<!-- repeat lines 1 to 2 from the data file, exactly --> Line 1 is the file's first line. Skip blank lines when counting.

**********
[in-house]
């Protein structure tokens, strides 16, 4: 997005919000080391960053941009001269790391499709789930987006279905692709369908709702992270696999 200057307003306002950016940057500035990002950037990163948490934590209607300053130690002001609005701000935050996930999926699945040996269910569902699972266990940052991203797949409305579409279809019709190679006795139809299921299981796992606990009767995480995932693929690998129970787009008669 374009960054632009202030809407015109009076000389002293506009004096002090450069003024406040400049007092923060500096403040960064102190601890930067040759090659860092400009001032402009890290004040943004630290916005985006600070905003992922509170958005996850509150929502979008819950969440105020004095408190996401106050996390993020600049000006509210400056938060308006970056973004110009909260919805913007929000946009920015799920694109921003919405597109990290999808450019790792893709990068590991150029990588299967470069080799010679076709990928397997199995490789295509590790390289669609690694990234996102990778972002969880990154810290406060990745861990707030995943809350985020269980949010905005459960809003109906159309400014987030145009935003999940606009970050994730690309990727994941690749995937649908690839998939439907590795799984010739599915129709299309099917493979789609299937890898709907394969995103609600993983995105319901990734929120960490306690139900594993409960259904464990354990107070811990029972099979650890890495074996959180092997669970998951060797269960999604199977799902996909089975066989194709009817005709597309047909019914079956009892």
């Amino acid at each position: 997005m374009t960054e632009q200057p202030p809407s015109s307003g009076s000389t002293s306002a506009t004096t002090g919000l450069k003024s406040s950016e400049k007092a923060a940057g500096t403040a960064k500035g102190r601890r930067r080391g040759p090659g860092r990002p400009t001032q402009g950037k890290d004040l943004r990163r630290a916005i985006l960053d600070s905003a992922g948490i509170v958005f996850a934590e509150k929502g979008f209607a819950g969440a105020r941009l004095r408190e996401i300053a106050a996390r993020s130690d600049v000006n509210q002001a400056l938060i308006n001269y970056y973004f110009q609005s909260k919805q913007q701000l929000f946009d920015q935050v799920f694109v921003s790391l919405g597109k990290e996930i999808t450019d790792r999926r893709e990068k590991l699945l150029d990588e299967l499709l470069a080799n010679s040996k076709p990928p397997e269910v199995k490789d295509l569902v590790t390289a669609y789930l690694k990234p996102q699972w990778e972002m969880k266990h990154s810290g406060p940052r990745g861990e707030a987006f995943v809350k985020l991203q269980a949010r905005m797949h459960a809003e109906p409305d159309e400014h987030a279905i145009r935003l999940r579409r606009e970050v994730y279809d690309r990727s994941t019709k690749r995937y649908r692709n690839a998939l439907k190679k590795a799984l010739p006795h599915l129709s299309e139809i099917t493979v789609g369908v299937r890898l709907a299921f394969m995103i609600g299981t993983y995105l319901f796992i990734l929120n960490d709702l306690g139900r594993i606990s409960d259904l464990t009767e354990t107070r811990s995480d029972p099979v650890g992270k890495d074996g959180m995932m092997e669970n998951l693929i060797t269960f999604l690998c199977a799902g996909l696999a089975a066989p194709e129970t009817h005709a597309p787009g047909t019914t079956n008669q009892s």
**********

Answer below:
[in-house]
């Protein structure tokens, strides 16, 4: 997005919000080391960053941009001269790391499709789930987006279905692709369908709702992270696999 200057307003306002950016940057500035990002950037990163948490934590209607300053130690002001609005701000935050996930999926699945040996269910569902699972266990940052991203797949409305579409279809019709190679006795139809299921299981796992606990009767995480995932693929690998129970787009008669 374009960054632009202030809407015109009076000389002293506009004096002090450069003024406040400049007092923060500096403040960064102190601890930067040759090659860092400009001032402009890290004040943004630290916005985006600070905003992922509170958005996850509150929502979008819950969440105020004095408190996401106050996390993020600049000006509210400056938060308006970056973004110009909260919805913007929000946009920015799920694109921003919405597109990290999808450019790792893709990068590991150029990588299967470069080799010679076709990928397997199995490789295509590790390289669609690694990234996102990778972002969880990154810290406060990745861990707030995943809350985020269980949010905005459960809003109906159309400014987030145009935003999940606009970050994730690309990727994941690749995937649908690839998939439907590795799984010739599915129709299309099917493979789609299937890898709907394969995103609600993983995105319901990734929120960490306690139900594993409960259904464990354990107070811990029972099979650890890495074996959180092997669970998951060797269960999604199977799902996909089975066989194709009817005709597309047909019914079956009892």